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Combatting driver distraction with a circle of light

John Day

John Day

Posted Feb 22, 2013
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There is an obvious difference between a driver’s conscious decision to cross a lane marker – to avoid an obstacle on an otherwise clear road, for example – and an unintentional swerving caused by a driver not paying sufficient attention. Can or should a car’s ADAS (advanced driver assistance system) respond differently to either situation? Continental Automotive believes the answer is yes.

Continental developed a Driver Focus vehicle equipped with active safety features including:

  • Lane Departure Warning (LDW) – a camera-based system designed to detect when a driver is veering out of their lane;
  • Adaptive Cruise Control (ACC) Takeover – a forward-looking radar-based system activated to keep a desired time gap between vehicles, and
  • Forward Collision Warning – a forward-looking sensor-based safety technology.

Besides those, the car has an infrared (IR) camera in the steering column that monitors the driver’s face for eye and head movements to detect where the driver is looking. The car “knows” whether or not the driver sees a dangerous situation or is distracted.

HALO – a 360-degree LED light strip

And then there is Halo, a 360-degree LED light strip inside the car that is integrated with both the interior IR camera and the ADAS technologies. If the IR driver analyzer camera detects that the driver is looking away from the road while approaching a potential traffic hazard the Halo will be activated, creating a light trail that brings the driver’s eyes back where they belong.

Situation-dependent light signals guide the driver’s line of vision toward the source of danger. Warnings and ADAS activation are directly tailored to the driving situation and the driver’s state of attention.

So the LDW will alert only if the driver is not paying attention to the traffic situation. Continental believes that eliminating unnecessary alerts has the potential to minimize additional driver distractions while maintaining overall trust in the LDW alerts.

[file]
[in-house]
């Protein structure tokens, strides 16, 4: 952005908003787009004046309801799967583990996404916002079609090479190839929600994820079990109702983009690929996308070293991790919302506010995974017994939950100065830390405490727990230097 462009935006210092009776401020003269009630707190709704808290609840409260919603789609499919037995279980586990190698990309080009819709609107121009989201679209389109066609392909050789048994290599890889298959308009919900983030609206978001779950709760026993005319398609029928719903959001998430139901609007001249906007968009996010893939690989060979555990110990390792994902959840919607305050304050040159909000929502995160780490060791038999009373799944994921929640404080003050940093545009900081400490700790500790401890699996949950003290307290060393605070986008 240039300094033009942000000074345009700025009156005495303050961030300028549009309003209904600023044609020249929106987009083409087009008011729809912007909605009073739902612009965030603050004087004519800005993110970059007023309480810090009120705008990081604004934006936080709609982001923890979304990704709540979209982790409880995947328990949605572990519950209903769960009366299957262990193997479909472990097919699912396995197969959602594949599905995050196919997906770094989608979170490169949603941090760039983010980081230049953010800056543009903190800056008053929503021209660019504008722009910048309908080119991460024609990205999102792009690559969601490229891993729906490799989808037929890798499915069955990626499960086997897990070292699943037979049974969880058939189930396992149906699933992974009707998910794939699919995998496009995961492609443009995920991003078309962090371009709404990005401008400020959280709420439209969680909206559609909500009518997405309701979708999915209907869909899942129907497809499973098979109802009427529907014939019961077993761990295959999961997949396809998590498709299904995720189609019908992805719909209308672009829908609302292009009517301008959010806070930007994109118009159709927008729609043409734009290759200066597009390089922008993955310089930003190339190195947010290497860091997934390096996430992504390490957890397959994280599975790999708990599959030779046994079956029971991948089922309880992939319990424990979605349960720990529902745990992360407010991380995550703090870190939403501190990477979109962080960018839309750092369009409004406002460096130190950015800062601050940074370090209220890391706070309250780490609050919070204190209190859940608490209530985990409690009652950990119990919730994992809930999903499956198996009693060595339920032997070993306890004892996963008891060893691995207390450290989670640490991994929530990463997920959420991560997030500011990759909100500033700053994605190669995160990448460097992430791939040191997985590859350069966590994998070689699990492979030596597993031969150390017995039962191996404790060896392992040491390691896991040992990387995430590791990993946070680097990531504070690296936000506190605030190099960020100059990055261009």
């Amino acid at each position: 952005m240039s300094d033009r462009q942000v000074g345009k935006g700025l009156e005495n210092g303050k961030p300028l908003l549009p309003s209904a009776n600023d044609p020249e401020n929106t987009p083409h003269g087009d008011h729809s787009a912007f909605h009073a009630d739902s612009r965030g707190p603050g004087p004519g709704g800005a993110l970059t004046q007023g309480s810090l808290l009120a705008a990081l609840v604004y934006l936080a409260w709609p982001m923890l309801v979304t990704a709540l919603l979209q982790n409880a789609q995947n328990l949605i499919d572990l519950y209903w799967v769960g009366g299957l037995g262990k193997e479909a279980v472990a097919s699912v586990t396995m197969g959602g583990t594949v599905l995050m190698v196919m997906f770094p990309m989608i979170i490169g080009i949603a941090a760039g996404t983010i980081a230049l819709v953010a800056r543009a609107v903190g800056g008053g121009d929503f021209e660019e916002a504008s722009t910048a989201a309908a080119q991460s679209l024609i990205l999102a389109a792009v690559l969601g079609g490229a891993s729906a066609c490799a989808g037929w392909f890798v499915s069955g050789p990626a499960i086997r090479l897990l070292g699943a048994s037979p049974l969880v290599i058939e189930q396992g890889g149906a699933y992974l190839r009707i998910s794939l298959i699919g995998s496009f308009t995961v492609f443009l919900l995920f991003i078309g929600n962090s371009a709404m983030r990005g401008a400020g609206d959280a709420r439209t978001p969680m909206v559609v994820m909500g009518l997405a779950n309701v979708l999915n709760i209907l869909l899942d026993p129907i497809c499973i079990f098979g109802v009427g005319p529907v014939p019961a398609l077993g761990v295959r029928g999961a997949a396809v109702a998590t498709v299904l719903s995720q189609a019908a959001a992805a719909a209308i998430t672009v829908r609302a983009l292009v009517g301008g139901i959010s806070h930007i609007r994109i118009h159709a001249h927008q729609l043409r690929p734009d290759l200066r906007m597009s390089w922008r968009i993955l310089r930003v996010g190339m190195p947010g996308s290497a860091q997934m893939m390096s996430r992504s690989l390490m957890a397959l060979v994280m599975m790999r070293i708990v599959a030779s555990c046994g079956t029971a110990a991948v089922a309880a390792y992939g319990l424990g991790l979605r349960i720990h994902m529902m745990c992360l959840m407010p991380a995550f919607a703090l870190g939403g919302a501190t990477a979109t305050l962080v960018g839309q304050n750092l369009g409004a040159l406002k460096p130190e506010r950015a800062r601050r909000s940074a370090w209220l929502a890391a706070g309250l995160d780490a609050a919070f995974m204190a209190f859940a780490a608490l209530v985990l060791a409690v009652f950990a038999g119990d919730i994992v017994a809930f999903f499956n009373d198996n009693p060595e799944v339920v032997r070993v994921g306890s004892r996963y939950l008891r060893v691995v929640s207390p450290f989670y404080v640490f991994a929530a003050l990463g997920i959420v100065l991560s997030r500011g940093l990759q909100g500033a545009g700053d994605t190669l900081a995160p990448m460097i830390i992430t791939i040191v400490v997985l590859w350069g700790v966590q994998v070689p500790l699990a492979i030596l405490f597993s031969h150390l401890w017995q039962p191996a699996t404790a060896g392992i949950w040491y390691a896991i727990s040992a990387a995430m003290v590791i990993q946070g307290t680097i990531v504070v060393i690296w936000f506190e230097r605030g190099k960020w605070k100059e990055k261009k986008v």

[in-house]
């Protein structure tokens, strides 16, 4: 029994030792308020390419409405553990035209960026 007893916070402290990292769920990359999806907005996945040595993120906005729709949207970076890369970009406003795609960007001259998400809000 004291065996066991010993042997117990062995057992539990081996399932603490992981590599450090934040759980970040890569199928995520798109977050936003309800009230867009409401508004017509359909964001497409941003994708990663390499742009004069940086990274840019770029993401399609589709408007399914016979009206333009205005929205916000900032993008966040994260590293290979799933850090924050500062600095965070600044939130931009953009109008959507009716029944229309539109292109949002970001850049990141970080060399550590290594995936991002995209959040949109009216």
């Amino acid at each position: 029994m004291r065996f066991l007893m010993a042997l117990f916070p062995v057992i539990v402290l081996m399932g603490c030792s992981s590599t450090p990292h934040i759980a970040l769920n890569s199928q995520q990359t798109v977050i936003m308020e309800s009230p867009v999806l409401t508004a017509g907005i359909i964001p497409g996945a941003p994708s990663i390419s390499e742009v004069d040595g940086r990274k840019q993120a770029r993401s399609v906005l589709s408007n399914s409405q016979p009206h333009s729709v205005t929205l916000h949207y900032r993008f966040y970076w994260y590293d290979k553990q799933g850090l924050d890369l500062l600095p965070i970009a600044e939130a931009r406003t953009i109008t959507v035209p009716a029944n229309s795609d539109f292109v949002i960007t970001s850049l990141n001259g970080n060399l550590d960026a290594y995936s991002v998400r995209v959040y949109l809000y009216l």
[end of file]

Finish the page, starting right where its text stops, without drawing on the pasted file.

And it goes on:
The ACC Takeover often includes a visual alert in the front of the interior but if the driver is looking to the left, right, or rear, the alert may be missed. The Driver Focus vehicle illuminates all 360 degrees of the Halo for an ACC Takeover.

A forward collision warning can be minimized or suppressed If the driver is paying attention or initiated early on if not.

“Human error is the single cause for about 80 percent of traffic accidents. Among these, driver distraction is a serious issue and plays a major role,” says Dr. Ralf Cramer, executive board member and president of Continental’s Chassis & Safety division.

“The integration of surrounding and in-cabin safety technologies gives us the ability to create a very real relationship between the driver, the vehicle and the environment,” adds Helmut Matschi, executive board member and president of Continental’s Interior Division. “With the Driver Focus vehicle technology we are for the first time able to communicate to the driver based on both the driving situation and in relation to his ability to react at this point in time. It represents the ultimate in HMI, delivering the integration of technology, information and safety systems in a way that supports and assists the driver toward a safer and more enjoyable experience.”

ADAS (advanced driver assistance system), Continental Automotive, Adaptive Cruise Control (ACC) Takeover, infrared (IR) camera, Lane Departure Warning (LDW), Distracted Driving, Forward Collision Warning

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John DayJohn Day recently launched John Day’s Automotive Electronics News (johndayautomotivelectronics.com) to provide news and feature coverage of the automotive electronics industry. Earlier he wrote for Auto Electronics magazine, Auto E-lectronics, EE Times, and other business and engineering publications. Visit John Day

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